(Yicai Global) April 15 -- China’s civil aviation sector lost CNY39.8 billion (USD5.6 billion) in the first quarter due to disruption caused by the coronavirus outbreak, according to official figures released today, with experts saying a return to normal will take time.
Airlines accounted for CNY33.6 billion of the total loss, Xiong Jie, a spokesperson for the Civil Aviation Administration said at a press conference today.
Passenger traffic fell almost 54 percent to 74.1 million from a year earlier, while freight dropped 46.6 percent to 16.5 billion ton-kilometers, or the number of kilometers per metric ton of cargo transported.
Two airlines that released preliminary first-quarter earnings today anticipate a steep drop in income. Jinan-based Shandong Airlines expects a loss of between CNY500 million and CNY700 million (USD70.8 million and USD99 million), while Chongqing-based China Express Airlines expects to lose from CNY91 million to CNY116 million. More loss-making announcements will follow, the experts said.
February had just 20 percent of the number of passengers who travelled over the same period last year. This figure crawled up to 30 percent in March year on year and should reach 40 percent in April. However, flight bookings remain low and airlines still cannot turn a profit, Lin Zhijie, an industry insider, told Yicai Global.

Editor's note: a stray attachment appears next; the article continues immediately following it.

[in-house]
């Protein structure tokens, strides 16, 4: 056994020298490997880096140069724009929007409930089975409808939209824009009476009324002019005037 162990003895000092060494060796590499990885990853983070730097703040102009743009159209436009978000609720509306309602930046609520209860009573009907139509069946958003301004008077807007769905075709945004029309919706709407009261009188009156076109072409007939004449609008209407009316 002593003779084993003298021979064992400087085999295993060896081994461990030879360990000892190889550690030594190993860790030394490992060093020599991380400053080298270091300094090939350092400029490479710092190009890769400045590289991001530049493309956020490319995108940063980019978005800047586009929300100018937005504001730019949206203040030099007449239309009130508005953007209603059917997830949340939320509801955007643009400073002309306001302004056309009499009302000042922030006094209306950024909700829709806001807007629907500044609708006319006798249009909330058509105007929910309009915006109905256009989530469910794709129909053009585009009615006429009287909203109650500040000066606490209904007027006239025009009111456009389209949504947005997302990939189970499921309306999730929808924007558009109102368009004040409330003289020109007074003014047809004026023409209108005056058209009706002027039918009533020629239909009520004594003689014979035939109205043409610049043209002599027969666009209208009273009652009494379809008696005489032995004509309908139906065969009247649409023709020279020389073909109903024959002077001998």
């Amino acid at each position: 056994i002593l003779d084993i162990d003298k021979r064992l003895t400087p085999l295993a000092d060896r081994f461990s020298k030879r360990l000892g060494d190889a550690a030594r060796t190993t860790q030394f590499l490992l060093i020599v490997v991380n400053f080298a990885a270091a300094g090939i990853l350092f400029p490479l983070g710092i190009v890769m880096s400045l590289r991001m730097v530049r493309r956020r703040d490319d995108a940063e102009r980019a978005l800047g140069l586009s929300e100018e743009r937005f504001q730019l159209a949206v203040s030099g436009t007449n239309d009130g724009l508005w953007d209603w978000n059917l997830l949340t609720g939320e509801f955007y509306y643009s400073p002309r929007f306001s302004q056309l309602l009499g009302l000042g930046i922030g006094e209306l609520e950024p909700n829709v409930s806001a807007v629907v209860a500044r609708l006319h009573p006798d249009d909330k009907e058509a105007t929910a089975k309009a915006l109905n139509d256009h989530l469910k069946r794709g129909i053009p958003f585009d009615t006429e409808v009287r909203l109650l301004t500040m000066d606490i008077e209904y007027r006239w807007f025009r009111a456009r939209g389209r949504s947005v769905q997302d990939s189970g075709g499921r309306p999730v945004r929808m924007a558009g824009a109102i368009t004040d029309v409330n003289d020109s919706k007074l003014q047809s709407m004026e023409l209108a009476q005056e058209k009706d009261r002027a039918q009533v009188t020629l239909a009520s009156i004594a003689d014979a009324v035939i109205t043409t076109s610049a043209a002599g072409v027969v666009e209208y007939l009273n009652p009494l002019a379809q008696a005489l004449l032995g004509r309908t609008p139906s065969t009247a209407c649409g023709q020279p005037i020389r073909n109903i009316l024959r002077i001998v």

In March, passenger numbers plummeted 71.7 percent year on year and cargo dropped 23.4 percent. However, freight volumes of all-cargo aircraft bucked the trend and jumped 28.4 percent, according to the CAAC.
The international spread of Covid-19 is still not under control, so it will be difficult for airlines to recover quickly, Lin said. Carriers are still only allowed a single flight to any country, and only one flight a week on each route.
The domestic market is expected to start to pick up in May and June, a staff member at China Southern Airlines said. The global market is less certain, but things should start to improve around July and August, he added.
The Chinese market should start to recover around the Labor Day holiday in May, said a marketing representative at China Eastern Airlines. For the rest of the world, an optimistic estimate would be summer.
Editors: Dou Shicong, Kim Taylor